By Ross Hickman
Here’s some perspective on this year’s standout set of Academy Award nominees for Best Original Score:
Set in the 1970s, BlacKkKlansman is an urgent, convoluted tale of two police officers infiltrating the Ku Klux Klan. The stakes couldn’t be higher, the situations more dire: the tangibility of white racial violence is acute in BlacKkKlansman, and the score brings out this palpable reality.
Terence Blanchard, the composer of the film’s score, channels the musical predilections of the ‘70s with tantalizing flights of electric guitar. Against the largely orchestral backdrop of the score, these departures – whether the jolts of the electric guitar or the war-like cascade of drums – signal moments of resolve and the panics of crisis. The score has an unmistakably epic quality; it evokes a sense of an unperturbed, righteous purpose underneath rare moments of levity.
Indeed, the score offers only glimpses of the humor that the film’s dialogue provokes. Perhaps this is a subliminal message of the score: the gravity of curbing violence lurks underneath humor.
The score for Black Panther finds its origins in various traditions of African music. As Ludwig Goransson conducted research for his score, he traveled to Senegal and South Africa, studying the work of both contemporary and past musicians.
The notion of a score for a superhero film with primarily African influences was entirely novel – something Goransson did not take lightly. Goransson’s compositions are meant to speak in ways that ordinary music doesn’t.
In the course of his research, Goransson found that music – in, for example, the ‘talking drums’ of several Senegalese artists – is a substantial mode of non-verbal communication for the African artists he encountered. The ‘talking drum,’ according to Goransson, was the focal point in developing a vision for Black Panther’s score.
The incorporation of musical communication as the central theme of the score is a remarkable contribution to the multi-faceted cultural encounter that is Black Panther.
If Beale Street Could Talk
Nicholas Britell, the composer of the score for the 2016 film Moonlight, returns with his second major score for the film adaptation of James Baldwin’s novel If Beale Street Could Talk.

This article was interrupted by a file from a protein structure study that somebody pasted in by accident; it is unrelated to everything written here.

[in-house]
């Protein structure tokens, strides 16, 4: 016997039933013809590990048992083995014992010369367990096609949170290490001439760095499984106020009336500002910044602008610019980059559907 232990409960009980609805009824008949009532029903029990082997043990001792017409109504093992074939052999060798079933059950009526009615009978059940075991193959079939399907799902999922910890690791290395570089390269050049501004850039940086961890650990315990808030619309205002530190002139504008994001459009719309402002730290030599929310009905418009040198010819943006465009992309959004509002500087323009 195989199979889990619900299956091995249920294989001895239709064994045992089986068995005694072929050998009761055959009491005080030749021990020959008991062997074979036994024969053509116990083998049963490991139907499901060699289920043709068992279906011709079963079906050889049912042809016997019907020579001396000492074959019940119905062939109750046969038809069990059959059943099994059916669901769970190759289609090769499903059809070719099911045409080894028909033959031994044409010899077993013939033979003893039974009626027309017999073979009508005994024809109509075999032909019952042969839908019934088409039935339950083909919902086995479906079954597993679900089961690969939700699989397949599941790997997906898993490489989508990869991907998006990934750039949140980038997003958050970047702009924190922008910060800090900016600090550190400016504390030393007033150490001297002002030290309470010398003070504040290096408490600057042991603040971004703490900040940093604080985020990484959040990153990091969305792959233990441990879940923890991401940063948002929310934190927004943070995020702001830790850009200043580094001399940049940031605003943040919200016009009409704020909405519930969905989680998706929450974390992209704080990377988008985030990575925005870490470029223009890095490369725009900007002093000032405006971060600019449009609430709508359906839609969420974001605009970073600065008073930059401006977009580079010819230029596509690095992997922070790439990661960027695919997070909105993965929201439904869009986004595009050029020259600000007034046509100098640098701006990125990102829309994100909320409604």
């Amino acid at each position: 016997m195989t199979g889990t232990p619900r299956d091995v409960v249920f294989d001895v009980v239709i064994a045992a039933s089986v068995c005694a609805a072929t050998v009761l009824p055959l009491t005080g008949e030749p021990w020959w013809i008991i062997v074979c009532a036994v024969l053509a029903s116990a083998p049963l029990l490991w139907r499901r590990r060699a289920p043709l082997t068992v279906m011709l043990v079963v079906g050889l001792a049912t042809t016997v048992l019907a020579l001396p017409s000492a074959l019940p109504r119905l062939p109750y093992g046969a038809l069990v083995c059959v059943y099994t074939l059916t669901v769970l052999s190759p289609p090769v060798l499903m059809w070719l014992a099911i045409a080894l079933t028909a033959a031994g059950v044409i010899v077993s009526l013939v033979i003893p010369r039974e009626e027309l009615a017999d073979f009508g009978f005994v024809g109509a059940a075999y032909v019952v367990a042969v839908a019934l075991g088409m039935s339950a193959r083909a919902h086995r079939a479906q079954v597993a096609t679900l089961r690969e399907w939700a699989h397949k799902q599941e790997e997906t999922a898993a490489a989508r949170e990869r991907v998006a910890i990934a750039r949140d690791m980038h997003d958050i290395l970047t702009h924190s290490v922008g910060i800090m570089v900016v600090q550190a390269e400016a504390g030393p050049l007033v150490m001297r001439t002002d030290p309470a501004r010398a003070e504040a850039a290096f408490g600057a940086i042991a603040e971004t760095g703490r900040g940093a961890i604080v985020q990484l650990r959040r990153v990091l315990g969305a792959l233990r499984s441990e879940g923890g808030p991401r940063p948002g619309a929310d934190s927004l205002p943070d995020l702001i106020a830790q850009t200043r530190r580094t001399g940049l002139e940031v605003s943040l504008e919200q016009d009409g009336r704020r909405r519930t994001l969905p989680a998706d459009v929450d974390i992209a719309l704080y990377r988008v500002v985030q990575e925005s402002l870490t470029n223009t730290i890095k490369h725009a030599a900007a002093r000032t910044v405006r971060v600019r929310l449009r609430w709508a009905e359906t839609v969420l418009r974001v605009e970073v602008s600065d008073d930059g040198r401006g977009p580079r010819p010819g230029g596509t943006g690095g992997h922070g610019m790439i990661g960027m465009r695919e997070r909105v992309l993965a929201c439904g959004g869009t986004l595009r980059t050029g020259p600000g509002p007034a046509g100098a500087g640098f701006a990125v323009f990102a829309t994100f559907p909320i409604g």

The novel, and its film adaptation, follow a young black couple’s love story, through multifarious trials of family disputes and criminal accusations.
Britell’s compositions for If Beale Street Could Talk are nothing less than devastating. Trumpets mark the sunrise that is burgeoning love; the piano beats like an erratic heart; and the strings tie the film’s vehement emotions together – a conflicting, exquisite tapestry of love despite circumstance.
As Britell discussed in an interview for The Atlantic magazine, the decision to include string instruments was pivotal; they provide the emotional depth requisite in conveying the breadth of Baldwin’s novel. It is hard to imagine the score without those straining, stretching strings that suffuse the space between the thrills of love and the pangs of injustice.
Isle of Dogs
Renowned composer Alexandre Desplat wrote the score for Isle of Dogs, a characteristically odd addition to Wes Anderson’s canon of films. At first glance, and first sound, Isle of Dogs doesn’t have a clearly recognizable score.
Desplat’s compositions could be mistaken for mere sound effects: thumps, bells, sharp clacking sounds, and deep chanting pervade the score. The sounds and instruments are so disparate that the whole thing might be chalked up to repeating layers of furious nonsense – think a technologically updated Ravel’s Boléro, perhaps.
Unlike Ravel, there is no breathtaking culmination in Desplat’s score; it shifts back and forth between sounds like a kind of musical algorithm gone wild. Wild or not, the ceaseless beating and banging and clanging drive the film forward, absurdity in tow.
All in all, Desplat’s score matches well with Anderson’s cinematic style: endlessly weird and hopelessly intriguing.
Mary Poppins Returns
There are some classics that can’t be approached without quivering. At the intersection of musical theatre and film, there are such monumental encounters as My Fair Lady and Mary Poppins, both of which have endured newfound renditions in the past year. Beyond immortalized figures like Audrey Hepburn’s fussily enigmatic Eliza and Julie Andrew’s delightfully narcissistic Mary, the recordings of the films’ (and musicals’) scores have, in time, fallen out of step. The grainy magic of recordings from the mid-century has given way to perfectly polished – if not jealously affected – products of modern technological clarity.
The lyrics themselves play along nicely with the Sherman brothers’ 1964 Mary Poppins. And perhaps it’s an egregious musical fallacy to look back to Julie Andrews and Dick Van Dyke when considering the far more inclusive and inventive work of Mary Poppins Returns.
Though some of the alluring quirkiness of “Jolly Holiday” is lost on modern audiences, the caprice of childhood and the miracle of a stranger’s kindness still reverberate in Marc Shaiman’s compositions and the voices of Emily Blunt and Lin-Manuel Miranda.
Where Julie Andrews was perhaps a bit dry and a tad formal, Emily Blunt is keenly expressive – with a more varied set of music to work with. Where Dick Van Dyke was charmingly odd, Lin-Manuel Miranda gives his Jack, an ‘apprentice’ of Bert, a more pensive, dignified outlook underpinning an ever-jovial disposition.
The old music may hold its own magic, but Mary Poppins Returns will surely take on its own luster in time.
Want more Oscars? Tune in February 22 at 8 p.m. for a brand new Reel Music from host Matt Rogers, featuring interviews with some of this year’s composer nominees!
Ross Hickman is a first-year student at Davidson College, who’s deeply interested in film music and works at WDAV.